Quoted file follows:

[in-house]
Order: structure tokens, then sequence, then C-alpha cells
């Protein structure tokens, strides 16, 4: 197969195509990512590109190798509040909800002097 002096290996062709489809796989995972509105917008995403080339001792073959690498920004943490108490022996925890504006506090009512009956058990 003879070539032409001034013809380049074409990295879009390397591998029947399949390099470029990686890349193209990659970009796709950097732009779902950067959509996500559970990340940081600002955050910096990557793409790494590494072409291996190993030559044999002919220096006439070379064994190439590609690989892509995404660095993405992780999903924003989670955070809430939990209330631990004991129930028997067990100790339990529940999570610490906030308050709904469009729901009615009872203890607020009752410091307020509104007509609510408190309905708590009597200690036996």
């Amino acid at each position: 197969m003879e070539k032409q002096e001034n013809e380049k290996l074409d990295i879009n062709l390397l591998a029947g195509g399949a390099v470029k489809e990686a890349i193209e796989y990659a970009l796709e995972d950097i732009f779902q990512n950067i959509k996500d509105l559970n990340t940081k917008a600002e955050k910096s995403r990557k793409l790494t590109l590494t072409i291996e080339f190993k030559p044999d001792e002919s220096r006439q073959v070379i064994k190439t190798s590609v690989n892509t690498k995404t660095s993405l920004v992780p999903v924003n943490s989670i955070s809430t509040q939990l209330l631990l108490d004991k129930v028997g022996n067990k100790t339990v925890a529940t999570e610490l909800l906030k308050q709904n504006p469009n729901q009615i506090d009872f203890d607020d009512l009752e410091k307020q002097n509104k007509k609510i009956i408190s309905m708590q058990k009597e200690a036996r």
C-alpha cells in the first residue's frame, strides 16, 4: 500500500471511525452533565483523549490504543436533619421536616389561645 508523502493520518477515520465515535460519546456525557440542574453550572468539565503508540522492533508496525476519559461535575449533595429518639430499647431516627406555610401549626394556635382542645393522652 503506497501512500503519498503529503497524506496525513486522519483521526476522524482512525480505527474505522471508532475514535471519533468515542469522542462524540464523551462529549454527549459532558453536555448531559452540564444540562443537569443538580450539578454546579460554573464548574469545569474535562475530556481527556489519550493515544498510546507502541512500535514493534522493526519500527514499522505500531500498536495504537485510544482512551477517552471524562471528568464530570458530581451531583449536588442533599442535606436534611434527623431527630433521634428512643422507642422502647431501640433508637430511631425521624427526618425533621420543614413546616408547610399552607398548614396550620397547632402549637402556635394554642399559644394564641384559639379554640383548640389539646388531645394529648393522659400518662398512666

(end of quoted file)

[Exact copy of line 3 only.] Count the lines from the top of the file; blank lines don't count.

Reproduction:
């Protein structure tokens, strides 16, 4: 197969195509990512590109190798509040909800002097 002096290996062709489809796989995972509105917008995403080339001792073959690498920004943490108490022996925890504006506090009512009956058990 003879070539032409001034013809380049074409990295879009390397591998029947399949390099470029990686890349193209990659970009796709950097732009779902950067959509996500559970990340940081600002955050910096990557793409790494590494072409291996190993030559044999002919220096006439070379064994190439590609690989892509995404660095993405992780999903924003989670955070809430939990209330631990004991129930028997067990100790339990529940999570610490906030308050709904469009729901009615009872203890607020009752410091307020509104007509609510408190309905708590009597200690036996």